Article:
Topic: OCEAN GOVERNANCE. This course considers the history and modern practice of ocean governance, with a focus on the United Nations Convention on the Law of the Sea and challenges to it.

INTL-I 426 ADVANCD TOPICS IN INTL STUDIES (12536)

Instructor: TBD
Day & Time: 2:27 PM - 2:27 PM
Building & Room:
Credit Hours: 3
CASE Requirements:
Start Date: 2019-01-07 End Date: 2019-05-03

INTL-I 426 ADVANCD TOPICS IN INTL STUDIES (30140)

Instructor: Ekbia, Hamid Reza
Day & Time: TR 4:00 PM - 5:15 PM
Building & Room: Global & International Studies 5
Credit Hours: 3
CASE Requirements:
Start Date: 2019-01-07 End Date: 2019-05-03

Topic: TECHNOLOGY AND DEVELOPMENT. Technology and development seem to have a close connection with each other. In the Western imagination, technology is often tied to modernization, progress, and social good. In modern times, various technologies (from mechanical harvesters to baby bottles and from radio sets to social media) have been introduced to the developing world with a promise of progress. The outcomes, however, have been mixed at best, with such interventions often disrupting established ways of life, replacing them with alternatives that have a fallen-from-sky feel to them. In this course, we study the relationship between technology and development from a socio-technical perspective, with a focus on the future of communities and societies across the globe and how it is being shaped by computer technology. A key premise of this perspective is that technologies are designed, developed, and used according to the specific demands of cultures and places; they are shaped by their contexts of use, and in turn shape those contexts. Like any other technology, and perhaps more strongly, computers are cultural and political artifacts. One of the best ways to understand them, therefore, is through a socio-economic, cultural, and political lens. We will examine this through old and new examples of techno-utopian thinking.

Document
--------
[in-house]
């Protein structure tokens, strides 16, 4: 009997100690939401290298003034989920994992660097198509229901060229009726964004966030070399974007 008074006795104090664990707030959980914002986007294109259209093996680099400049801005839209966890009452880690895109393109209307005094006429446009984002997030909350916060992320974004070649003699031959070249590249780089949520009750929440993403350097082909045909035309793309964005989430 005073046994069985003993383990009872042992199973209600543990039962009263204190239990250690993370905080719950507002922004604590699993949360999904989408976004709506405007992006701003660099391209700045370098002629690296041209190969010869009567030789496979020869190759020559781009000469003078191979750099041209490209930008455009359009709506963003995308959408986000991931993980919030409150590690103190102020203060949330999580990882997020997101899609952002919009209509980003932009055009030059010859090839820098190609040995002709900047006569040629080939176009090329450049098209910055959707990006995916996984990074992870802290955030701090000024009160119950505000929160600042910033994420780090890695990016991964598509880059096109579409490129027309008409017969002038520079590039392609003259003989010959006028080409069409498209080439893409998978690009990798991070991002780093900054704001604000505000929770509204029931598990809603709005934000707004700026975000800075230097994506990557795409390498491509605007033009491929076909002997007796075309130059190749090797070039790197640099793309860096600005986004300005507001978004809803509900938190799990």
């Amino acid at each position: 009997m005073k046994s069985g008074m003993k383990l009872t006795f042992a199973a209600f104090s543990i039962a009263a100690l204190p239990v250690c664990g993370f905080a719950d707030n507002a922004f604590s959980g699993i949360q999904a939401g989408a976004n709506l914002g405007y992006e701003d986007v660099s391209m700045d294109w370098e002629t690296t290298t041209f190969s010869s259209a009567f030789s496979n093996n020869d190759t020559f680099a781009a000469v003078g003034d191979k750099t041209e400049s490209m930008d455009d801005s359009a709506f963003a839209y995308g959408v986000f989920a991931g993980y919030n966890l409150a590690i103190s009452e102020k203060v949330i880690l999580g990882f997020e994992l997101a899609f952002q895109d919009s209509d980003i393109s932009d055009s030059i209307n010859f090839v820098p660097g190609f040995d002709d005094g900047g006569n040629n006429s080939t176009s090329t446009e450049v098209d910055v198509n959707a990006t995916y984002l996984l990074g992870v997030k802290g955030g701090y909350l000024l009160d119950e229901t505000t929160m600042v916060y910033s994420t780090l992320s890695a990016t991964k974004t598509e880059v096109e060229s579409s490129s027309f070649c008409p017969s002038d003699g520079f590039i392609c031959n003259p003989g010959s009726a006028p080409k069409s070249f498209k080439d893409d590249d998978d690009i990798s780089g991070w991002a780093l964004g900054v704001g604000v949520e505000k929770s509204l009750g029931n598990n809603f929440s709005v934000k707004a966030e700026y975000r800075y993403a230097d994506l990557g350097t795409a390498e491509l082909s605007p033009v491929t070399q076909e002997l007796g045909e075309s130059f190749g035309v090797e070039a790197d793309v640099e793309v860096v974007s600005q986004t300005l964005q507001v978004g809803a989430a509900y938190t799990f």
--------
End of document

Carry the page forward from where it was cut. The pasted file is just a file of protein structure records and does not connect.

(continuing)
INTL-I 427 ISS IN GLBL DEV & POL ECONOMY (12749)

Instructor: Steinberg, Jessica
Day & Time: MW 1:00 PM - 2:15 PM
Building & Room: Global & International Studies 1106
Credit Hours: 3
CASE Requirements:
Start Date: 2019-01-07 End Date: 2019-05-03